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US buys up world stock of key Covid-19 drug remdesivir

The US has bought up virtually all the stocks for the next three months of one of the two drugs proven to work against Covid-19, leaving none for the UK, Europe or most of the rest of the world, The Guardian reports.

Experts and campaigners are alarmed both by the US unilateral action on remdesivir and the wider implications, for instance in the event of a vaccine becoming available.

“They’ve got access to most of the drug supply [of remdesivir], so there’s nothing for Europe,” said Dr Andrew Hill, senior visiting research fellow at Liverpool University.

Remdesivir, the first drug approved by licensing authorities in the US to treat Covid-19, is made by Gilead and has been shown to help people recover faster from the disease.

The first 140,000 doses, supplied to drug trials around the world, have been used up. The Trump administration has now bought more than 500,000 doses, which is all of Gilead’s production for July and 90% of August and September.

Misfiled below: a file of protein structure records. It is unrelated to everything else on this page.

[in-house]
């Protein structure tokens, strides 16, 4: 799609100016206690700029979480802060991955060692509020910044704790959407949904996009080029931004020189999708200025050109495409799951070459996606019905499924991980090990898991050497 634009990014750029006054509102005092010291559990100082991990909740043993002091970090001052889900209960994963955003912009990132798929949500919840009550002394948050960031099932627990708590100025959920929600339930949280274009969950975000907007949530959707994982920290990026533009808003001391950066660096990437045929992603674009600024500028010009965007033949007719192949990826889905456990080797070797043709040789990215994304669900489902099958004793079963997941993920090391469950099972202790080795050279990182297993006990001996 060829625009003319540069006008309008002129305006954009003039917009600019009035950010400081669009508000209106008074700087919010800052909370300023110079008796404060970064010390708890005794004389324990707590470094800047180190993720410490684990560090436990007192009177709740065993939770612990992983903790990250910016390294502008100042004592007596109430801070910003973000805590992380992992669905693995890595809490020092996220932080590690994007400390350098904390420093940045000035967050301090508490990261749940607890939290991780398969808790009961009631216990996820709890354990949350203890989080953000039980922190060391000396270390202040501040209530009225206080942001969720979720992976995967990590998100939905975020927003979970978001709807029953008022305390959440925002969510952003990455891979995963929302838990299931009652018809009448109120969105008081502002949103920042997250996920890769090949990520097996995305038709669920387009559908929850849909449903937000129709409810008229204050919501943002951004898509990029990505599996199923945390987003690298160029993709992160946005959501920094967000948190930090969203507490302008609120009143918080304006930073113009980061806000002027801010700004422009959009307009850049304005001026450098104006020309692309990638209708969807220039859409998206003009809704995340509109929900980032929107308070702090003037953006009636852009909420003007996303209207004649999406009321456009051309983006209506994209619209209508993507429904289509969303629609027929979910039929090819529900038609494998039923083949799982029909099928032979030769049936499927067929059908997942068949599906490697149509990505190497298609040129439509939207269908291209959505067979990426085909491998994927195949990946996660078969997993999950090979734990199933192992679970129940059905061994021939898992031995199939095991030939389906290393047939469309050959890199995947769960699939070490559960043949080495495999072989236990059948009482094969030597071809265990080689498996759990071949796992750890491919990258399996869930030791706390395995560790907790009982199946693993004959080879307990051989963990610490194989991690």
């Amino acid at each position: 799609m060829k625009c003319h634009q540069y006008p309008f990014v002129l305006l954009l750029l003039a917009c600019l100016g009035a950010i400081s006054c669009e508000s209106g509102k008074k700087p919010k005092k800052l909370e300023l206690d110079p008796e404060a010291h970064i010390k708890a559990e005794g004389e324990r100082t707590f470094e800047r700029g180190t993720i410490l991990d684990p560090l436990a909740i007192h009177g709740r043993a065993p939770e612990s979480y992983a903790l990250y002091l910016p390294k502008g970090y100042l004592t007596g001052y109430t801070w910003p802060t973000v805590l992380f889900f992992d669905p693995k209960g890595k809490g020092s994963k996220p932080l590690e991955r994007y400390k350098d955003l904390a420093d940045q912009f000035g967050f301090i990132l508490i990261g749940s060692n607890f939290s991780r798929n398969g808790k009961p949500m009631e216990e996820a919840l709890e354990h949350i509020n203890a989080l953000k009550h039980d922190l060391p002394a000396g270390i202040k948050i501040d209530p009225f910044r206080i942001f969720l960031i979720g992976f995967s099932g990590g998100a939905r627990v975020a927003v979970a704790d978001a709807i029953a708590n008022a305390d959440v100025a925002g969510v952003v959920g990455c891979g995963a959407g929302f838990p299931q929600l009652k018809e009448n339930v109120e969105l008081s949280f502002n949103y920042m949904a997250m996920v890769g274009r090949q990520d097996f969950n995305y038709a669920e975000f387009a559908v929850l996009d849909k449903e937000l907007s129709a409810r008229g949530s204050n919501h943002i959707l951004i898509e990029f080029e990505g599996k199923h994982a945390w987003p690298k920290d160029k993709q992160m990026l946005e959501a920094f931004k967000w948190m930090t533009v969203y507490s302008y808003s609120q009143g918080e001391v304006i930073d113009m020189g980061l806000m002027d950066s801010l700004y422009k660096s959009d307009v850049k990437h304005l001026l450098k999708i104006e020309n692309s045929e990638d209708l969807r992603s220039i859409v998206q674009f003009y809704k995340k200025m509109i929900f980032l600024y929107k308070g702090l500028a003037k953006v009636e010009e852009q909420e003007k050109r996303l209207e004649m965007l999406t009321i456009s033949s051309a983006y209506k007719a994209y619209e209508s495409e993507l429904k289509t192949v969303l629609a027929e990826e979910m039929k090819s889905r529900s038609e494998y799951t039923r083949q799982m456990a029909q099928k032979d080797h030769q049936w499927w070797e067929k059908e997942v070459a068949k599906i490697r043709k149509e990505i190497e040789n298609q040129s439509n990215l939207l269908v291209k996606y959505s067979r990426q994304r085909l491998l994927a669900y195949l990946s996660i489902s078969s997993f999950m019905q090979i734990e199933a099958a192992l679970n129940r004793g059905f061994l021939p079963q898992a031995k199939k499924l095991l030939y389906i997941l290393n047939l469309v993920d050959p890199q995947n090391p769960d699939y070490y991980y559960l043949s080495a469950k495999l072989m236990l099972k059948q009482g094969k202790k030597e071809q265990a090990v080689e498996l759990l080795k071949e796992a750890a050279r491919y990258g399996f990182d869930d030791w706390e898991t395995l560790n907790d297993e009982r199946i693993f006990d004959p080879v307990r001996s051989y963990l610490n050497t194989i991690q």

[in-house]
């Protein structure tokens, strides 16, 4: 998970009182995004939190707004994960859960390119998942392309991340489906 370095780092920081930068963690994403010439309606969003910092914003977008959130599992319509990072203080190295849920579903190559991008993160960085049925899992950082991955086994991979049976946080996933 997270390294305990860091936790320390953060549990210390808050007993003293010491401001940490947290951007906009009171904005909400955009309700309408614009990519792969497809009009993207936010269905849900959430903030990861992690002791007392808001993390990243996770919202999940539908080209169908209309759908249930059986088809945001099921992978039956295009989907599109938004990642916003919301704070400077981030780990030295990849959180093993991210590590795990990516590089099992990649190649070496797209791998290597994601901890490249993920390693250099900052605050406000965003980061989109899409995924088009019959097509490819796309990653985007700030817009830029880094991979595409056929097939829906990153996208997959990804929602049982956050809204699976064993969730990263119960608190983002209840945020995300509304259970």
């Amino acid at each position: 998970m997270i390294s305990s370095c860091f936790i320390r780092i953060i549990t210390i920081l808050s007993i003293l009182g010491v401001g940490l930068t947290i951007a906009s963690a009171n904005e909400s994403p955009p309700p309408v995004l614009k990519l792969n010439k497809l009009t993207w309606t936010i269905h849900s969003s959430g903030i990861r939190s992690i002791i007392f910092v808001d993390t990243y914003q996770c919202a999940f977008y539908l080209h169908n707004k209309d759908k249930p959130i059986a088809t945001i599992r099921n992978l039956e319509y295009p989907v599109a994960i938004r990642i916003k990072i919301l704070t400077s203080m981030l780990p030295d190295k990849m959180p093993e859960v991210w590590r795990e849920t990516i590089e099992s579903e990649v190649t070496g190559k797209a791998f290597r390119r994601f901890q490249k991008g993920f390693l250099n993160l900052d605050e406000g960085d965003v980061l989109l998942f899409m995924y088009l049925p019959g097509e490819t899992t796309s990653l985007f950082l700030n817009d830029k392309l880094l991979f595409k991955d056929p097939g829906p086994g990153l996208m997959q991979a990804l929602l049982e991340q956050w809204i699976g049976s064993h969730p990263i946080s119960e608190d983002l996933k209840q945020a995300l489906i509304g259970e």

“President Trump has struck an amazing deal to ensure Americans have access to the first authorised therapeutic for Covid-19,” said the US health and human services secretary, Alex Azar.

“To the extent possible, we want to ensure that any American patient who needs remdesivir can get it. The Trump administration is doing everything in our power to learn more about life-saving therapeutics for Covid-19 and secure access to these options for the American people,” he said.

The drug, which was invented for Ebola but failed to work, is under patent to Gilead, which means no other company in wealthy countries can make it. The cost is around $3,200 per treatment of six doses, according to the US government statement.

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